WESTERN & SOUTHERN OPEN 2013
Djokovic Motivated To Make History In Cincinnati
by ATP Staff|
Novak Djokovic looks to make history this week, as the first player to achieve the Career Golden Masters. After four runner-up finishes in Cincinnati, the World No. 1 could complete his set of all nine ATP World Tour Masters 1000 titles by claiming the elusive Western & Southern Open crown.
“The fact that I have an opportunity to make history in the sport that I'm playing that I love is incredible,” he said. “This is just another extra motivation for me to try to do the best that I can and reach the, hopefully, final stages of this event. Again, it's a long week and it's different conditions from what we played last week. Working hard on the practice courts to get ready. Hopefully, I can get the best out of this tournament.”
The Serbian began his Emirates Airline US Open Series campaign last week as the two-time defending champion at the Coupe Rogers, and lost to eventual champion Rafael Nadal in a third set tie-break in the semi-finals. Their previous meeting, in the Roland Garros semi-finals, was also a tight affair – with Nadal prevailing 9-7 in the fifth set.
“Looking at the match that we had a few days ago, I think it was decided by just a few points,” said Djokovic. “There was no difference in the previous matches we had – most of them – in the last few years. 2011 I was winning most of them; now he's winning. It's a course of life.”
Djokovic defeated Nadal in seven straight finals, from the 2011 BNP Paribas Open through the 2012 Australian Open, but Nadal has won five of their six matches since to take the 21-15 lead in their FedEx ATP Head2Head series.
“You can't always be winning the matches,” added Djokovic. “You can't always be the one that is going to prevail in the important moments. It's mental. It's a matter of confidence also. Sometimes you manage to go for the shot that usually you wouldn't and sometimes it works; sometimes it doesn't for you. I guess that makes a difference.”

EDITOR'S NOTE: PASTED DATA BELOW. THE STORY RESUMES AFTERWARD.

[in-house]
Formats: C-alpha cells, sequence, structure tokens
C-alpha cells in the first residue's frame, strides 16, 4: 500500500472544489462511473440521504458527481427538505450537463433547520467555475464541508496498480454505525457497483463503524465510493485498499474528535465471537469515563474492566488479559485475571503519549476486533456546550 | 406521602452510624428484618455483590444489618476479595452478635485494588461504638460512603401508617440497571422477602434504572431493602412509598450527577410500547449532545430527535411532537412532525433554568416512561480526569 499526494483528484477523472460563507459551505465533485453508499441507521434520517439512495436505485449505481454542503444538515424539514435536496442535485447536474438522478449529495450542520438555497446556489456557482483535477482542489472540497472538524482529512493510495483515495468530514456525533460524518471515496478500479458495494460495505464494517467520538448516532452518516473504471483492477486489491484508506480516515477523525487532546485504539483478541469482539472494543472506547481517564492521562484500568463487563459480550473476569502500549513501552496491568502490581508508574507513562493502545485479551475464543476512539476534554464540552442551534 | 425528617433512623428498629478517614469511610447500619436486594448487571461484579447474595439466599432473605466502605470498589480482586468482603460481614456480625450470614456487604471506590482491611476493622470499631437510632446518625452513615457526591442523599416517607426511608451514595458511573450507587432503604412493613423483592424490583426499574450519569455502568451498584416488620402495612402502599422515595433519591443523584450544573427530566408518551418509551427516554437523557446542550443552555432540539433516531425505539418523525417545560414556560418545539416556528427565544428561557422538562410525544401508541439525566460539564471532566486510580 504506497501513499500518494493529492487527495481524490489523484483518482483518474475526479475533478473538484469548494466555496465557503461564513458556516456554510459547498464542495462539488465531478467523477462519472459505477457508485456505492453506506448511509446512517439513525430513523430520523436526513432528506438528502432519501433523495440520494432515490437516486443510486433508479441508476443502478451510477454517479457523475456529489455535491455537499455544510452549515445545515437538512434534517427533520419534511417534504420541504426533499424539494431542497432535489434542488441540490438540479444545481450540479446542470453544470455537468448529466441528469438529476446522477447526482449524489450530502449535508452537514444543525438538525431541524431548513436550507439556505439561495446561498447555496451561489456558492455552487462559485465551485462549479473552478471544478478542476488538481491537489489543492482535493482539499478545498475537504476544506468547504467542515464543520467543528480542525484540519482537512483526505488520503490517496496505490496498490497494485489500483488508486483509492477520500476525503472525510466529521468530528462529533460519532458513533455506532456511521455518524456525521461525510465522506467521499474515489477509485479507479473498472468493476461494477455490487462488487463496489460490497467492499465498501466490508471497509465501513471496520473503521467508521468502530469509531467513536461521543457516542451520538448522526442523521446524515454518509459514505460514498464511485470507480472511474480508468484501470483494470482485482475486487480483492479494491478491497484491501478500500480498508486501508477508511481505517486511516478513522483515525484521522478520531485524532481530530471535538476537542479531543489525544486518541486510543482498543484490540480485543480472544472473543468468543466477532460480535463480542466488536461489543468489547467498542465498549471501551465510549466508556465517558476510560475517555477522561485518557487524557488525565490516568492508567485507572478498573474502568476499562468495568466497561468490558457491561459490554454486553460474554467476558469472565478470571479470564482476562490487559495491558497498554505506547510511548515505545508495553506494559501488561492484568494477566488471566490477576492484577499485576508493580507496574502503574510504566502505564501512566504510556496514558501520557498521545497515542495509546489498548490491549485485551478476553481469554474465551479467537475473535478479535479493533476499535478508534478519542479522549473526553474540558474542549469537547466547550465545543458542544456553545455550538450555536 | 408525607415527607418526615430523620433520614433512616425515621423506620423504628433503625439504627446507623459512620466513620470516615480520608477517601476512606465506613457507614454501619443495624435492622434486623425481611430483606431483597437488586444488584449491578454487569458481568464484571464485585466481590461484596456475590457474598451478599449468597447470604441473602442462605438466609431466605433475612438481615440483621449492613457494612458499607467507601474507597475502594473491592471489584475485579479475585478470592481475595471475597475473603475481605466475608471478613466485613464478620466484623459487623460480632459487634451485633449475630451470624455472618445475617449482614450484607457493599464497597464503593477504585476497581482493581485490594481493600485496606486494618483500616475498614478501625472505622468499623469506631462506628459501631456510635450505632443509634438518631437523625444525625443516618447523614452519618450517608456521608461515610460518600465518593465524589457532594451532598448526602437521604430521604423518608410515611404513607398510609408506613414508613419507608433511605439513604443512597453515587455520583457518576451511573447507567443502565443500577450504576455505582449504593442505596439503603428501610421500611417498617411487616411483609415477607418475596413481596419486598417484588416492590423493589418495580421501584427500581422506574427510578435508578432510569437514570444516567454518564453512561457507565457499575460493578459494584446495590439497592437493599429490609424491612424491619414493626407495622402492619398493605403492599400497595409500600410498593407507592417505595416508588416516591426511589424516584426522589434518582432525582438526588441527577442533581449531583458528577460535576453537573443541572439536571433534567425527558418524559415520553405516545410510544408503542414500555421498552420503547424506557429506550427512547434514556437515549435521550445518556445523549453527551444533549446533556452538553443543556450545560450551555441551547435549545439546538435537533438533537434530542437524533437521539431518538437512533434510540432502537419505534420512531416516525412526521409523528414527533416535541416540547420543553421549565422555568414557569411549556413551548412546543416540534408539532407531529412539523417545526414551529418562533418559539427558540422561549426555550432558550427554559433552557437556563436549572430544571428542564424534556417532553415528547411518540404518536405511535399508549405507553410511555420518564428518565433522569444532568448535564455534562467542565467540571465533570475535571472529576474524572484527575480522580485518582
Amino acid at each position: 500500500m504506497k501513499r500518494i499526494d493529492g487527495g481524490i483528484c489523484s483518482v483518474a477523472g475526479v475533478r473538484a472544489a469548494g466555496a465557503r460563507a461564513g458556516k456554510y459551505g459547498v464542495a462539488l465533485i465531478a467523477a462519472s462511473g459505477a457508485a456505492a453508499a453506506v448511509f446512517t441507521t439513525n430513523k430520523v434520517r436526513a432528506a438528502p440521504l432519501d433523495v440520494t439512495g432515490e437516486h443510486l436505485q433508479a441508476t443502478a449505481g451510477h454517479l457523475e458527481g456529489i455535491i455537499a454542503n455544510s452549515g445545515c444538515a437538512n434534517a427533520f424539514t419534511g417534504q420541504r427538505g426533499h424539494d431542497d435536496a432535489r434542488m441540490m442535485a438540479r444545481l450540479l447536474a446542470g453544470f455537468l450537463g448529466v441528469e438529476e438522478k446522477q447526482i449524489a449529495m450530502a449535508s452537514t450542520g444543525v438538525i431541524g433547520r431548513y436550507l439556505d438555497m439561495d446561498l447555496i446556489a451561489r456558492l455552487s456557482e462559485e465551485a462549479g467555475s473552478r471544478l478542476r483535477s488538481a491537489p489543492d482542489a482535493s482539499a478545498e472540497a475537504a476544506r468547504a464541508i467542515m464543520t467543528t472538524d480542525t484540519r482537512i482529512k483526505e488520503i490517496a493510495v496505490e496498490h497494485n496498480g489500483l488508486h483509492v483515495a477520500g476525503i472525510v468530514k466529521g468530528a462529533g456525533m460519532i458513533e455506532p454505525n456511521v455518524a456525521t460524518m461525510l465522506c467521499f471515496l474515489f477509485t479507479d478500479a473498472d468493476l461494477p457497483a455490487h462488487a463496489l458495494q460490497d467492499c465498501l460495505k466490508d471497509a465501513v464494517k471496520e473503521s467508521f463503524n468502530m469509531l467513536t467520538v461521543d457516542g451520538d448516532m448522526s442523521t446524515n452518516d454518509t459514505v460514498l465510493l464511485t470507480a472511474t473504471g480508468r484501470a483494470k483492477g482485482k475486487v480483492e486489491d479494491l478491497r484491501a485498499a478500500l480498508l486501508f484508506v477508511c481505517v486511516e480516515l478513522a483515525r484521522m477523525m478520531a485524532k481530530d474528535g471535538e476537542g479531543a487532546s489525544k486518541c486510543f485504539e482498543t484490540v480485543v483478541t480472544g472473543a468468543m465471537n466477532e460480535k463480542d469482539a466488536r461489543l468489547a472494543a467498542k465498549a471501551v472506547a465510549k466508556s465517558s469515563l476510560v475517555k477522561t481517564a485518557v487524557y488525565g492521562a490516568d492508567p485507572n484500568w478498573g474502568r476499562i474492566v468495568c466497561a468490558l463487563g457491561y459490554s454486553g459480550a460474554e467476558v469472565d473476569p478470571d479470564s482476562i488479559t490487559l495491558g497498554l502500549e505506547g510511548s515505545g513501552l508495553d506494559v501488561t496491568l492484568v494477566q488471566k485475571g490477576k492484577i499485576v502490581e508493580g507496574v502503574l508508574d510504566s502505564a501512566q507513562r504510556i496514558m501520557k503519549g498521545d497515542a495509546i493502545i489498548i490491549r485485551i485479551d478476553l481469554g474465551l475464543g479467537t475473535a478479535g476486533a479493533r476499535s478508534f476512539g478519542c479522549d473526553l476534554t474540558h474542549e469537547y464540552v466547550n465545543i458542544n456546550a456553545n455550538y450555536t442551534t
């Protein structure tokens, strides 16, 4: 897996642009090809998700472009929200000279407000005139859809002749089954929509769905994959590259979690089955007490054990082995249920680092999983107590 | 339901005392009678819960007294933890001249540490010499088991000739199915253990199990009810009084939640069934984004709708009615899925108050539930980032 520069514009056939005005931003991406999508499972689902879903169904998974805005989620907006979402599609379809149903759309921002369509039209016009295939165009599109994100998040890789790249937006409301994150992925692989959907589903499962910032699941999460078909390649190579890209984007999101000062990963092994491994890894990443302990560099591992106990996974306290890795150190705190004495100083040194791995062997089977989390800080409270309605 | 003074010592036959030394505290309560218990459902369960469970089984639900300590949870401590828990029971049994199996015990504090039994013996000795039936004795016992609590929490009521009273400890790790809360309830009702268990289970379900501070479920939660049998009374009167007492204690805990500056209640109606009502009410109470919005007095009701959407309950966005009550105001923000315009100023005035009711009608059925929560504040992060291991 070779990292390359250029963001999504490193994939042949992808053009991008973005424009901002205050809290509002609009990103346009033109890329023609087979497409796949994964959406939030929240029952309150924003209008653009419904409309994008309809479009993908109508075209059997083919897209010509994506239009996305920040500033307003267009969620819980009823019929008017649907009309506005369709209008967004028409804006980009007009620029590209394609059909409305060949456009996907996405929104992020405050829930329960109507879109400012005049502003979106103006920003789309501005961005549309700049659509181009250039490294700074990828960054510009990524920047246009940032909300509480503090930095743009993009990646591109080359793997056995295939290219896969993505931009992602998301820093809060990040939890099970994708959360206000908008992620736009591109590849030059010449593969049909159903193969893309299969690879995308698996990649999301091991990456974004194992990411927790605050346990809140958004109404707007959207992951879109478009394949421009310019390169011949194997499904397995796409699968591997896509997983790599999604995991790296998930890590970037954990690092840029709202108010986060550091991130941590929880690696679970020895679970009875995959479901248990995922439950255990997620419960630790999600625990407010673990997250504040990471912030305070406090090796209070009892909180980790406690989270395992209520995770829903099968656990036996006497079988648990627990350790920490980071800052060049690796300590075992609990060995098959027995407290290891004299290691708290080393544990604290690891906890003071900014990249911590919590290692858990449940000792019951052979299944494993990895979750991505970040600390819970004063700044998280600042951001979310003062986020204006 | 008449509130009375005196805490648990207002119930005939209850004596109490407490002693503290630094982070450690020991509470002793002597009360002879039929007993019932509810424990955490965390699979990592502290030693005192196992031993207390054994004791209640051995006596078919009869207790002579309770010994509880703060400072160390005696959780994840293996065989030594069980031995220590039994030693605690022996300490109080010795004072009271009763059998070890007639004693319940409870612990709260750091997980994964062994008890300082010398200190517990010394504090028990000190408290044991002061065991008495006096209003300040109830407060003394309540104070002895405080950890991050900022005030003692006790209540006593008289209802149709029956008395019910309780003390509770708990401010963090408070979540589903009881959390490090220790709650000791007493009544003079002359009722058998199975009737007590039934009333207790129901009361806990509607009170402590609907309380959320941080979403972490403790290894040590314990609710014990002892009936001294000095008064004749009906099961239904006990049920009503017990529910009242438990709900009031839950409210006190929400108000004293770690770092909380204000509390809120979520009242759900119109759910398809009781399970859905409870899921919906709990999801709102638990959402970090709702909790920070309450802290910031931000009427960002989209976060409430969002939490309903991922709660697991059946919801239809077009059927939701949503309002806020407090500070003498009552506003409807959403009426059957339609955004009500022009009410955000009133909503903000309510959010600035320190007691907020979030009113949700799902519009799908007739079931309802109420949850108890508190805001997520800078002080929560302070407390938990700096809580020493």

Djokovic also spoke of his growing rivalry with Andy Murray, whom he has faced in the final of three of the past four majors. Djokovic, who leads their FedEx ATP Head2 Head 11-8, won the Australian Open, while Murray won at the US Open and Wimbledon.
“Hopefully that rivalry can develop over the years, but it's still not the biggest rivalry we have in sports,” he said. “It's definitely, out of all the active players, Federer and Nadal.
“But Andy and myself, we played a lot of great matches, especially in the last two, three years. Some big ones he won; some big ones I won. So it's always unpredictable who's going to come out on top whenever we play. It's a huge challenge for both of us, so hopefully that can develop over the years and we can play many more big ones.”
The pair could meet in the Cincinnati final for a third time. Murray won in 2008 and 2011.